Police accused of favoritism during Baldwin meeting
Complaints regarding Baldwin police again dominated the board of aldermen meeting Thursday.
Demetriese Valier spoke on behalf of her father, Ronald Valier, saying the police department “is using retaliatory and threatening tactics to intimidate me and and my family so that we do not speak out against them.”
The elder Valier had allegedly been shot during an incident in August 2013 by Robert Hatcherson Jr.
Demetriese Valier said Hatcherson filed charges against her father including defamation of character, stalking and harassment. She said she was arrested for refusing to give police information about her father’s location. She said Baldwin police acted with “favoritism” on the part of the Hatcherson family. A member of the family in the audience denied this.
Valier said the families have had “tensions between them for the past decade or so, but have nothing to do with the reason I am here. I want to know what we have to do to get fair and equal treatment under the law.”
Valier then requested that a referendum be placed on the ballot changing Baldwin’s police chief status from elected to appointed.
She accused Baldwin police of intimidation. “They said he was dirtying his nose, a euphemism for using cocaine,” Valier said. “My arrest was totally retaliatory… I was told I was free to go by one officer, then Officer Joe Brent said to arrest me also. There was no legal basis to arrest me.”
Valier said the people of Baldwin need to “stand up and take back control of your town. They are called public servants for a reason…where is your backbone?”
Alderman Clarence Vappie pointed out that voters defeated a move to change the police chief’s job from elected to appointed several years ago. “The people spoke,” he said. A proposition can be put on the ballot again.
As an elected position, the mayor and board of alderman have no authority over the police department or the chief.
Police Officer Sharandae Brannon said she has undergone extensive training to be a law officer and “do everything according to the law… I’m not going to let Ronald Valier and his allegations about Baldwin police demean me.”
Robert Hatcherson Sr. said his family had been in disputes with the Valier family prior to the shooting as well.
Some residents complained about multiple occasions of gunfire in the town recently.
Marva Richard told the board that her grandson had been shot recently, and one officer responded while “three or four police” were tending to a report of a stolen cellphone.
Police made no effort to clear a crowd on the corner that night, Richard alleged.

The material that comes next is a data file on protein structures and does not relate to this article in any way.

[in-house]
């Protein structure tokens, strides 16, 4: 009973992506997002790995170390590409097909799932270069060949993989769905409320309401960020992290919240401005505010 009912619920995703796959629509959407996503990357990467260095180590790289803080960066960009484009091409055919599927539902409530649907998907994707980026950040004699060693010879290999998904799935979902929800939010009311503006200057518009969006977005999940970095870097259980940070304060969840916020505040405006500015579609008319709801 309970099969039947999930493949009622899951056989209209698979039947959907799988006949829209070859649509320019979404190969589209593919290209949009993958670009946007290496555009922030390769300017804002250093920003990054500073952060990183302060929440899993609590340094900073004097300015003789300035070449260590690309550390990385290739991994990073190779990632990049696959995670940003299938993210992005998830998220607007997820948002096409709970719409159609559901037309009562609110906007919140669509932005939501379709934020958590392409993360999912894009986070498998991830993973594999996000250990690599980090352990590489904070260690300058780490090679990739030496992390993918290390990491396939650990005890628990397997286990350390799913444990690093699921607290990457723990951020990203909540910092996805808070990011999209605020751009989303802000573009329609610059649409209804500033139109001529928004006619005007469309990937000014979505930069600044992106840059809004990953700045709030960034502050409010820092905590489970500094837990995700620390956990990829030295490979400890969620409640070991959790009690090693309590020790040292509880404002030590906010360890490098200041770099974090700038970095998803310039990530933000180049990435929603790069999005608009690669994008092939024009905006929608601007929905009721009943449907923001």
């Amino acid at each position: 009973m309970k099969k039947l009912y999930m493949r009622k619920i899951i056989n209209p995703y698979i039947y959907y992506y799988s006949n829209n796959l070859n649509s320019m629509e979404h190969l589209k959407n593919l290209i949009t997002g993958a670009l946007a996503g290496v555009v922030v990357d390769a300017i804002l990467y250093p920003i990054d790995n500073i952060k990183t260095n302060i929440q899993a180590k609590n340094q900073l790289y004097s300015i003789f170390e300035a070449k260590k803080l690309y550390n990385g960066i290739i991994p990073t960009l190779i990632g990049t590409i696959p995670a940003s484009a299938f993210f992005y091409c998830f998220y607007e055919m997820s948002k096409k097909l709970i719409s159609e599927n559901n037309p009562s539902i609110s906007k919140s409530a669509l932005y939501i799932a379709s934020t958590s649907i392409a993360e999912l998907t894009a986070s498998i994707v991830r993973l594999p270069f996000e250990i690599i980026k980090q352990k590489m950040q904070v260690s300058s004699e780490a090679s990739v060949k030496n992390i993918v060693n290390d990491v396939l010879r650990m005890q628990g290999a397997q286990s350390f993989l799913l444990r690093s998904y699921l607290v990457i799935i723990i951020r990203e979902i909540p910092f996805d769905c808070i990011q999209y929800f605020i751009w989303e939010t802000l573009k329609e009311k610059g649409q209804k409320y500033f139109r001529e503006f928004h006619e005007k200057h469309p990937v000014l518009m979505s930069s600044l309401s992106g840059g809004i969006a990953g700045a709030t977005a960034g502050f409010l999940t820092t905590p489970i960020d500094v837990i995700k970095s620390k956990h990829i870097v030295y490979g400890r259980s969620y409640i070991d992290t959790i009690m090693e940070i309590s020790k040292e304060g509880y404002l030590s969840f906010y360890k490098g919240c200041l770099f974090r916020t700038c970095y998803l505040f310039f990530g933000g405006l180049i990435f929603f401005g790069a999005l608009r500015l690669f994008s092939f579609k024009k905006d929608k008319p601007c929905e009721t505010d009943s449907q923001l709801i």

“We are having a lot of shooting in Baldwin,” Alderwoman Margaret Coleman said. “We can’t blame the chief for all of this… it’s other residents coming into Baldwin and shooting. As community leaders and residents we should take charge. When I see a problem I call the police. It doesn’t mean something is about to happen, but I’m going to call. We have to protect our community.”
She said there were three shootings in the town within the week. “That’s too many,” she said.
Baldwin police have issued no news releases to the Banner-Tribune regarding shootings within that time span.
Officer John Dunning took the podium and said “for a police department to work, a community has to work for the police department.”
A Marine veteran, Dunning said he fills his patrol car’s fuel tank every night. “You can’t say I’m not on the road,” he said. He said that he hears people speak of police harassing citizens. “If I see you speeding I’m going to pull you over. That’s how we catch people with guns. That’s how we catch people with drugs… I have two little girls at home, and leave home every night, kiss my girls, kiss my wife, and I come out here and worry about getting shot for $9 an hour.”
Dunning said it is “not my intention to be racist or pull you over to harass you. I don’t want guns on the street… I don’t care what color you are, what your name is, what seat you hold in the town. There’s a (law) codebook for Louisiana. I can guarantee you my whole lousy paycheck that nobody’s name is in that book that says you’re exempt from that law.”
He said walking up to a car with tinted windows at night requires a firm attitude and extreme caution. Dunning said he has no quota on writing tickets but if it is necessary to uphold the law he’ll do it.
“If I have to come to work and justify to (everyone) why I pulled you over, I can’t do my job,” he said.